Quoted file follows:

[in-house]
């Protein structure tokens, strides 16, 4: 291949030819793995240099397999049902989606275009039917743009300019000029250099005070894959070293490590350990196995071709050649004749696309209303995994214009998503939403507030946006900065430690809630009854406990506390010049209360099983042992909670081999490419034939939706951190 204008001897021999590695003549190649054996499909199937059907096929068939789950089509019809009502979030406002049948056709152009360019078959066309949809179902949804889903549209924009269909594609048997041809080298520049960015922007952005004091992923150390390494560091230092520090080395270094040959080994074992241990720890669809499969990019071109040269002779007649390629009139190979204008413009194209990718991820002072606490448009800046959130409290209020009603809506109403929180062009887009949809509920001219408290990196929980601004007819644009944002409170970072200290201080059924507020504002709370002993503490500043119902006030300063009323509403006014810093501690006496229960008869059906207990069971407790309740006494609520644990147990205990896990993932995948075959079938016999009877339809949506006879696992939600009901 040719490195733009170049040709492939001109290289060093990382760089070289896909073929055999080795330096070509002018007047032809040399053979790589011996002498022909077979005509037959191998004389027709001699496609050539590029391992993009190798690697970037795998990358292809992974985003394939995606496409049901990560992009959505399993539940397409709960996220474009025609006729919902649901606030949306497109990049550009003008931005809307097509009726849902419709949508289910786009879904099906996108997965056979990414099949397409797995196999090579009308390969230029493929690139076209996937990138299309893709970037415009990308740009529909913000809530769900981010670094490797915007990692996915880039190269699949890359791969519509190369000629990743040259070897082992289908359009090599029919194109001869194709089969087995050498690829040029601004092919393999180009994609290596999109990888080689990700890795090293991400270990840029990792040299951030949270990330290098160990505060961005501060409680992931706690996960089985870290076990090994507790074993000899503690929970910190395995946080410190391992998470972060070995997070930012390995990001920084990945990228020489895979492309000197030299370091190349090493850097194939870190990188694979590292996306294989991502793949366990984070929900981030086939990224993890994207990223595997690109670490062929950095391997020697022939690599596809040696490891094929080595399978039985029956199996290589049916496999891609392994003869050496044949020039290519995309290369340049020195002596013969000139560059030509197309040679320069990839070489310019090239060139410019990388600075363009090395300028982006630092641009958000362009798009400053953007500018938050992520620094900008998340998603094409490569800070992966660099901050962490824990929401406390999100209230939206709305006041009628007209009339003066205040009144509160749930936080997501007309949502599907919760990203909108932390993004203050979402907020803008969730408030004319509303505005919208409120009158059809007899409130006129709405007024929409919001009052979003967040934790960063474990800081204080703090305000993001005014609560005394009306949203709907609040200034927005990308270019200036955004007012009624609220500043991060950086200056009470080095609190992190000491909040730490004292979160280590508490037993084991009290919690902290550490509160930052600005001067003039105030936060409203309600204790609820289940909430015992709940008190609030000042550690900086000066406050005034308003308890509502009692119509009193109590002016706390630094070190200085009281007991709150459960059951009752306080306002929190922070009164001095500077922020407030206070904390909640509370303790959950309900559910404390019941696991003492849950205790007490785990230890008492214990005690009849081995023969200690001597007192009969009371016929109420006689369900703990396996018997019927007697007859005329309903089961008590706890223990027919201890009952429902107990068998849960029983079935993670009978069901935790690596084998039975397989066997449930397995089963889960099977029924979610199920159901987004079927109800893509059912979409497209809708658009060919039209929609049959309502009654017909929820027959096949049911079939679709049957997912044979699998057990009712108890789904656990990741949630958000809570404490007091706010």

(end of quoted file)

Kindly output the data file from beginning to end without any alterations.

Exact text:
[in-house]
């Protein structure tokens, strides 16, 4: 291949030819793995240099397999049902989606275009039917743009300019000029250099005070894959070293490590350990196995071709050649004749696309209303995994214009998503939403507030946006900065430690809630009854406990506390010049209360099983042992909670081999490419034939939706951190 204008001897021999590695003549190649054996499909199937059907096929068939789950089509019809009502979030406002049948056709152009360019078959066309949809179902949804889903549209924009269909594609048997041809080298520049960015922007952005004091992923150390390494560091230092520090080395270094040959080994074992241990720890669809499969990019071109040269002779007649390629009139190979204008413009194209990718991820002072606490448009800046959130409290209020009603809506109403929180062009887009949809509920001219408290990196929980601004007819644009944002409170970072200290201080059924507020504002709370002993503490500043119902006030300063009323509403006014810093501690006496229960008869059906207990069971407790309740006494609520644990147990205990896990993932995948075959079938016999009877339809949506006879696992939600009901 040719490195733009170049040709492939001109290289060093990382760089070289896909073929055999080795330096070509002018007047032809040399053979790589011996002498022909077979005509037959191998004389027709001699496609050539590029391992993009190798690697970037795998990358292809992974985003394939995606496409049901990560992009959505399993539940397409709960996220474009025609006729919902649901606030949306497109990049550009003008931005809307097509009726849902419709949508289910786009879904099906996108997965056979990414099949397409797995196999090579009308390969230029493929690139076209996937990138299309893709970037415009990308740009529909913000809530769900981010670094490797915007990692996915880039190269699949890359791969519509190369000629990743040259070897082992289908359009090599029919194109001869194709089969087995050498690829040029601004092919393999180009994609290596999109990888080689990700890795090293991400270990840029990792040299951030949270990330290098160990505060961005501060409680992931706690996960089985870290076990090994507790074993000899503690929970910190395995946080410190391992998470972060070995997070930012390995990001920084990945990228020489895979492309000197030299370091190349090493850097194939870190990188694979590292996306294989991502793949366990984070929900981030086939990224993890994207990223595997690109670490062929950095391997020697022939690599596809040696490891094929080595399978039985029956199996290589049916496999891609392994003869050496044949020039290519995309290369340049020195002596013969000139560059030509197309040679320069990839070489310019090239060139410019990388600075363009090395300028982006630092641009958000362009798009400053953007500018938050992520620094900008998340998603094409490569800070992966660099901050962490824990929401406390999100209230939206709305006041009628007209009339003066205040009144509160749930936080997501007309949502599907919760990203909108932390993004203050979402907020803008969730408030004319509303505005919208409120009158059809007899409130006129709405007024929409919001009052979003967040934790960063474990800081204080703090305000993001005014609560005394009306949203709907609040200034927005990308270019200036955004007012009624609220500043991060950086200056009470080095609190992190000491909040730490004292979160280590508490037993084991009290919690902290550490509160930052600005001067003039105030936060409203309600204790609820289940909430015992709940008190609030000042550690900086000066406050005034308003308890509502009692119509009193109590002016706390630094070190200085009281007991709150459960059951009752306080306002929190922070009164001095500077922020407030206070904390909640509370303790959950309900559910404390019941696991003492849950205790007490785990230890008492214990005690009849081995023969200690001597007192009969009371016929109420006689369900703990396996018997019927007697007859005329309903089961008590706890223990027919201890009952429902107990068998849960029983079935993670009978069901935790690596084998039975397989066997449930397995089963889960099977029924979610199920159901987004079927109800893509059912979409497209809708658009060919039209929609049959309502009654017909929820027959096949049911079939679709049957997912044979699998057990009712108890789904656990990741949630958000809570404490007091706010």